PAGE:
Michael Franklin, the executive director of the industry association Speechwriters of Color, said speechwriters are increasingly preparing for disruption. “A new part of the package this year, in addition to the remarks that they would deliver, is also having some alternative transition remarks in the event of a disruption,” he said.

Some executives prefer chats to speeches. The chief executive of Microsoft, Satya Nadella, accepted an honorary Ph.D. at Georgia Tech this year, but did not give a commencement speech. Instead, at a special ceremony in January, he delivered a five-minute speech, left the stage to remove his graduation robes, and returned for a “fireside chat” with the school’s president, Ángel Cabrera.

“They love fireside chats,” Murray said of executives. “They want to sit down, have a chummy conversation, look charming, be charming. Say short things, kind of stick to their key messages.”

Kate Linkous, an executive vice president in Edelman’s corporate reputation practice, said she’s also noticed more conferences replacing their keynote speeches with fireside chats. “The commencement speech is one of our last few brilliant examples of a long-form speech,” she said.

Will the commencement address as we know it survive? One potential outcome is that the address just becomes boring, as speakers focus on avoiding controversy. “Whenever you’re in a position of trying to sand something down, you end up appealing to no one and saying nothing,” said Ben Krauss, a former speechwriter for Joe Biden and other politicians and the chief executive of the speech writing and strategic communications firm Fenway Strategies. His advice?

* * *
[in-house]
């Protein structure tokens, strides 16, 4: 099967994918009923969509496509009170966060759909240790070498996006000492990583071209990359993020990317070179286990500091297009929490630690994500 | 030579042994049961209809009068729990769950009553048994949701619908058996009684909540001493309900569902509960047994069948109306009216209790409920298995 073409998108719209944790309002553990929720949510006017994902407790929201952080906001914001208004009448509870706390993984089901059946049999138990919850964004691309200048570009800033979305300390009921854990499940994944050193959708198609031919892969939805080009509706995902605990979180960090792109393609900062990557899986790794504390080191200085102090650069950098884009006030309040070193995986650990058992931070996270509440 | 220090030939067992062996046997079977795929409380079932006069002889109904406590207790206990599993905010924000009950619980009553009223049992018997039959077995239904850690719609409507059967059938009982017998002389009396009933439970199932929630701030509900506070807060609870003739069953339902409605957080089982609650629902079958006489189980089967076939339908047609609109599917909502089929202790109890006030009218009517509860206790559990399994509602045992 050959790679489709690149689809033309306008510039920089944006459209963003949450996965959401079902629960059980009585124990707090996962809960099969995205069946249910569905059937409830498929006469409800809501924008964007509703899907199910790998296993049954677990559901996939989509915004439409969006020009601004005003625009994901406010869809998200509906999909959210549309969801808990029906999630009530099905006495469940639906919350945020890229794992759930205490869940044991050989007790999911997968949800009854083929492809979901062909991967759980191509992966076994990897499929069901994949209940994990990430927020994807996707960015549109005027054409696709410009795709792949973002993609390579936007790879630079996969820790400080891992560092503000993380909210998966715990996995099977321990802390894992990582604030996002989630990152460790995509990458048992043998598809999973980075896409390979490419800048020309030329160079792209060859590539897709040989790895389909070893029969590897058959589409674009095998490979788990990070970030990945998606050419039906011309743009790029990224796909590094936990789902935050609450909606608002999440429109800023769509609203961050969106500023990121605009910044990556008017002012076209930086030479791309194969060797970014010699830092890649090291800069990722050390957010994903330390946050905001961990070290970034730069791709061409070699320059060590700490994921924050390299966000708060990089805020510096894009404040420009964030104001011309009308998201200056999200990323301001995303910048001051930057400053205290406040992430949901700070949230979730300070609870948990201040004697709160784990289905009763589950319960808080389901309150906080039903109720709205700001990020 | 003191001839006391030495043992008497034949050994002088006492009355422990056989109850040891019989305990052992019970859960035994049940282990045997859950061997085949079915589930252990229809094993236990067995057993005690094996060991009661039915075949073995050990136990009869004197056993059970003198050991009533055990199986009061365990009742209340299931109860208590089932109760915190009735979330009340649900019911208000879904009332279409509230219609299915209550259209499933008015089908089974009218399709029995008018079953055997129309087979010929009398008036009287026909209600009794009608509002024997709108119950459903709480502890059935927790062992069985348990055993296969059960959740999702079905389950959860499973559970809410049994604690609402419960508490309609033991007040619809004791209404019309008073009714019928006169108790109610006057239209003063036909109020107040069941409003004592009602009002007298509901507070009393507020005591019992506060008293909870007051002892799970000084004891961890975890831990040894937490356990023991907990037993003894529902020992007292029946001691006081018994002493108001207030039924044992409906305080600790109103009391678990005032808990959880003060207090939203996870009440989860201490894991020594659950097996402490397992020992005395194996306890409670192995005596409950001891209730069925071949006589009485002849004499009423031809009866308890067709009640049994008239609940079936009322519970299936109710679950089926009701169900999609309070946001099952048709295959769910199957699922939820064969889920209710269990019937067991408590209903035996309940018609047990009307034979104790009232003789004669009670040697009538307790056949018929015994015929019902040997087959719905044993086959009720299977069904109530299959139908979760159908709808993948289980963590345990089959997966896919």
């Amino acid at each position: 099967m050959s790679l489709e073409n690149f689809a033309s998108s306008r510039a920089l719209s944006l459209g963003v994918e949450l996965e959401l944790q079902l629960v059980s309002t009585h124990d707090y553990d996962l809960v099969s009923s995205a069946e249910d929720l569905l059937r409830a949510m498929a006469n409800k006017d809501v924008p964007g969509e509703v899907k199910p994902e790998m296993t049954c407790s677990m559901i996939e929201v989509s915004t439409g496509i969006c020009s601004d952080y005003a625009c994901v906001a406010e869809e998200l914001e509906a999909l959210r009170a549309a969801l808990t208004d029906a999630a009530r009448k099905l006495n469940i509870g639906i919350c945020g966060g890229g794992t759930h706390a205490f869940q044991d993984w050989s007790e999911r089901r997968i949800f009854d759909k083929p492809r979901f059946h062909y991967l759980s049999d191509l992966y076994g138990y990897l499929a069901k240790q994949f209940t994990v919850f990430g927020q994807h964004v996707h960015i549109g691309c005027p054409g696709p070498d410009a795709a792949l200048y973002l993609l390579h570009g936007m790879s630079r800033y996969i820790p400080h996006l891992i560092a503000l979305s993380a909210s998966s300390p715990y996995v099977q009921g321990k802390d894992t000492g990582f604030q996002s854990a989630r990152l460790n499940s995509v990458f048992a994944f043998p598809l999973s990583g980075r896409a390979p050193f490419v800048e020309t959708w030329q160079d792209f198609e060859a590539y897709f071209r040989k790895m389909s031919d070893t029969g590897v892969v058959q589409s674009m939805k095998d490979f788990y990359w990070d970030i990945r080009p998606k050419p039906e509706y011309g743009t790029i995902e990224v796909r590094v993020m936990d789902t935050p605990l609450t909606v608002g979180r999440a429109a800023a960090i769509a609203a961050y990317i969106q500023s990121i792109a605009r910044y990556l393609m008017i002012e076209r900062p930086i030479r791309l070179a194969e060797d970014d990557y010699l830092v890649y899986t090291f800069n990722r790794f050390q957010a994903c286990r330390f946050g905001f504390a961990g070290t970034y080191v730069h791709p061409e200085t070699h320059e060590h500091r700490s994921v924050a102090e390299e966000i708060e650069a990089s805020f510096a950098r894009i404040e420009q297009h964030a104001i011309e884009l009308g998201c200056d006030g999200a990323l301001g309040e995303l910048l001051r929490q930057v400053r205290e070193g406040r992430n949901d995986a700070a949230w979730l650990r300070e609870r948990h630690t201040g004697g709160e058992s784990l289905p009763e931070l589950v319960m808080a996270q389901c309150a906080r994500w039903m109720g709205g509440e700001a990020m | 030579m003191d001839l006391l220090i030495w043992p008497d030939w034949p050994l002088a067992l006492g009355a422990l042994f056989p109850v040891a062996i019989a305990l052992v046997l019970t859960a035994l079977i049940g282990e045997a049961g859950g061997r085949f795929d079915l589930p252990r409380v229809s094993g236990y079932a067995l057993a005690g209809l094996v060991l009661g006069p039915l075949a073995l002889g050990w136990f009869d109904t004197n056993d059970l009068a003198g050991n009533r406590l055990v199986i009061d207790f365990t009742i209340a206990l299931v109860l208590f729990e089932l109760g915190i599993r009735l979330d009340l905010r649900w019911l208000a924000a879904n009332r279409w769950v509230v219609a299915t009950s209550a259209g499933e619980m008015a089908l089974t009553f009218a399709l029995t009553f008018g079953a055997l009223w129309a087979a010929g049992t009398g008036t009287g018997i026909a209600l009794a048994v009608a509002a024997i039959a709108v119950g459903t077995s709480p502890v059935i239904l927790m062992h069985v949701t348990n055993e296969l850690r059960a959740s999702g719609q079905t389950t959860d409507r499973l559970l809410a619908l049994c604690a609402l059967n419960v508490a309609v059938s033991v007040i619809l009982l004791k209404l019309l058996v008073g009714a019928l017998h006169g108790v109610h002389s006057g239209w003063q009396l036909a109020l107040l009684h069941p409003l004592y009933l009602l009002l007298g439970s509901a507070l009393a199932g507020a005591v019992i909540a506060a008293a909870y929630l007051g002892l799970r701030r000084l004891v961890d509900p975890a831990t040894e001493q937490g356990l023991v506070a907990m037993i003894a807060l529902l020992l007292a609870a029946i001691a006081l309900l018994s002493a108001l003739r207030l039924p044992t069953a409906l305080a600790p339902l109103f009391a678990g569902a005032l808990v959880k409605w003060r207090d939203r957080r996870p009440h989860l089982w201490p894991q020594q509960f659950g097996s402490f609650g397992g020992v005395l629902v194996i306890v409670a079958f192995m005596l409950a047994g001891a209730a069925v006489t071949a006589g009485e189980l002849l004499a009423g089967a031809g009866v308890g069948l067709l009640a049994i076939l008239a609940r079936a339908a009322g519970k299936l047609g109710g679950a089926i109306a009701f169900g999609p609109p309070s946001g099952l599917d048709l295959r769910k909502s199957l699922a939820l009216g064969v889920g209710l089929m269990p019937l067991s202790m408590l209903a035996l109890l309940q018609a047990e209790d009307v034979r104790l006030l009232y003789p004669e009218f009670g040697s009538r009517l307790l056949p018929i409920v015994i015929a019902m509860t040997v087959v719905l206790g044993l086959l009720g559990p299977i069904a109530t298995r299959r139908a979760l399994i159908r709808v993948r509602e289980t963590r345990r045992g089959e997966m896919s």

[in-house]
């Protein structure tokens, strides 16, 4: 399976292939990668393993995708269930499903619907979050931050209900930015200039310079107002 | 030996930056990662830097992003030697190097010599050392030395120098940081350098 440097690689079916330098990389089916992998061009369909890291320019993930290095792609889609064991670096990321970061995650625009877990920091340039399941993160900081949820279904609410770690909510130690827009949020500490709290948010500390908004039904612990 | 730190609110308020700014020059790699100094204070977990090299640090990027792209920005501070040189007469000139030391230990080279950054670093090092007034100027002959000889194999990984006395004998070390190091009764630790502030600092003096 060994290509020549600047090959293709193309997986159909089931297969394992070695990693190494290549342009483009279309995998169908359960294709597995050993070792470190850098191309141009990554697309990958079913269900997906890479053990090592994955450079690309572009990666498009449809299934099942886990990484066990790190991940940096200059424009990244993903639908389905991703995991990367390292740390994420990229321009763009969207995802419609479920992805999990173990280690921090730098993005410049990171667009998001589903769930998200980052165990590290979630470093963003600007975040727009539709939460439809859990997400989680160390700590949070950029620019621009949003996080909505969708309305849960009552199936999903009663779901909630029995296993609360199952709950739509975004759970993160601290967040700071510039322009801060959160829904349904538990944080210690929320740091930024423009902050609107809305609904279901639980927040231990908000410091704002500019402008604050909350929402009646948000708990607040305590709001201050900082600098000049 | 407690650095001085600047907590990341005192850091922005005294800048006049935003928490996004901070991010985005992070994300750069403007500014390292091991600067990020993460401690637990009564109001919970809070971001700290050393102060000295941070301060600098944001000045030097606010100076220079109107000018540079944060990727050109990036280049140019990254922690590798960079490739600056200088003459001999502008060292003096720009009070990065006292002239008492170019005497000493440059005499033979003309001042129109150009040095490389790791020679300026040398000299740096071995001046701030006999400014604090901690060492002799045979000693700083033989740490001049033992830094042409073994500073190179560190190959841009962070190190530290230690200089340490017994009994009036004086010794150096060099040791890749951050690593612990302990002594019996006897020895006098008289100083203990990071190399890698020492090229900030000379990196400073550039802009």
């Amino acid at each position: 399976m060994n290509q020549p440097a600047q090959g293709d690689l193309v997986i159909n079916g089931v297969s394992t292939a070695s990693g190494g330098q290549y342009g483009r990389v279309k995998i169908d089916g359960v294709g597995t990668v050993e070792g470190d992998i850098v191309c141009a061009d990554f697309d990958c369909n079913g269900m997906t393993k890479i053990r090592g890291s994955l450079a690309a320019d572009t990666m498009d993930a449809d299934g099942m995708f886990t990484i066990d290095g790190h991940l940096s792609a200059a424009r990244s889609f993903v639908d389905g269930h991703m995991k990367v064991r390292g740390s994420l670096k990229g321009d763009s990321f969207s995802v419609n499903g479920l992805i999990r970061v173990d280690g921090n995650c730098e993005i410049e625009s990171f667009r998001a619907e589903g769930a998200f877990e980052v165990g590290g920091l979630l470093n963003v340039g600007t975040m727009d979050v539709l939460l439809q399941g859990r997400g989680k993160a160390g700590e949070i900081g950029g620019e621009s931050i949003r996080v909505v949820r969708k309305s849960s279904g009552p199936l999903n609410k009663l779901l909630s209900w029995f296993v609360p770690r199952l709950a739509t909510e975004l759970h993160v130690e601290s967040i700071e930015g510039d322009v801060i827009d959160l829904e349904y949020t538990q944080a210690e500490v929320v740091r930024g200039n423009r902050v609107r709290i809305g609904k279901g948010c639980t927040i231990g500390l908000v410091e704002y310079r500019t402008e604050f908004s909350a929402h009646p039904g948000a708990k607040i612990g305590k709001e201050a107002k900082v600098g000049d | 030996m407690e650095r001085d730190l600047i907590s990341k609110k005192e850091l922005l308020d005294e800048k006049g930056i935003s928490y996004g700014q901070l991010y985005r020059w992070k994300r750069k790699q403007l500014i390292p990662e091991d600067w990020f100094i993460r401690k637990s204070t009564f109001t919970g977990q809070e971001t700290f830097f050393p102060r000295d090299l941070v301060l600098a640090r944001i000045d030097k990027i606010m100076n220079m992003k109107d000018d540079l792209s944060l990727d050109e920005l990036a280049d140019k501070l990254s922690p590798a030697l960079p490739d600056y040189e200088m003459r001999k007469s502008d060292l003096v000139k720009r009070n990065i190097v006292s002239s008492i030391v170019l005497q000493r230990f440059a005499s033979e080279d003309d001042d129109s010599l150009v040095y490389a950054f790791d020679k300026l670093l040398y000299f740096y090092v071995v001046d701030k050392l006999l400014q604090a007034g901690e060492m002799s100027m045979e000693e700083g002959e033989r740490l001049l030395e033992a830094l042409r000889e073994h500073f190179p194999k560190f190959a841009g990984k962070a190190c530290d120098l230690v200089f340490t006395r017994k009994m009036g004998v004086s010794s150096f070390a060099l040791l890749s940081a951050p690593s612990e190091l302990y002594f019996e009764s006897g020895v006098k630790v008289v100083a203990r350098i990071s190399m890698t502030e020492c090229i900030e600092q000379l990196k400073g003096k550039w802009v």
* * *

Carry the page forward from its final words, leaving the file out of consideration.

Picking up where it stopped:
“People have been protesting commencements for as long as there have been commencements,” he said. “If someone interrupts, someone interrupts. That’s just kind of a natural feature of human communication.” — Sarah Kessler

The N.C.A.A. signed a potentially historic settlement. The college sports association and several top conferences agreed to a $2.8 billion pact that would pay student athletes for playing. If approved by a federal judge, the plan would be the biggest step yet in erasing the idea that college stars are amateurs — but skeptics worry the plan doesn’t resolve a number of major issues.

Nikki Haley opened the door for her donors to back Donald Trump. The former Republican presidential hopeful said she would vote for her onetime rival in November, seemingly making peace with a man she had castigated during the Republican primary. That could give cover to deep-pocketed benefactors like the hedge fund billionaire Ken Griffin to give money to Trump, whose campaign fund-raising has trailed President Biden’s. Stephen Schwarzman, the Blackstone chief, said this week that he would back Trump.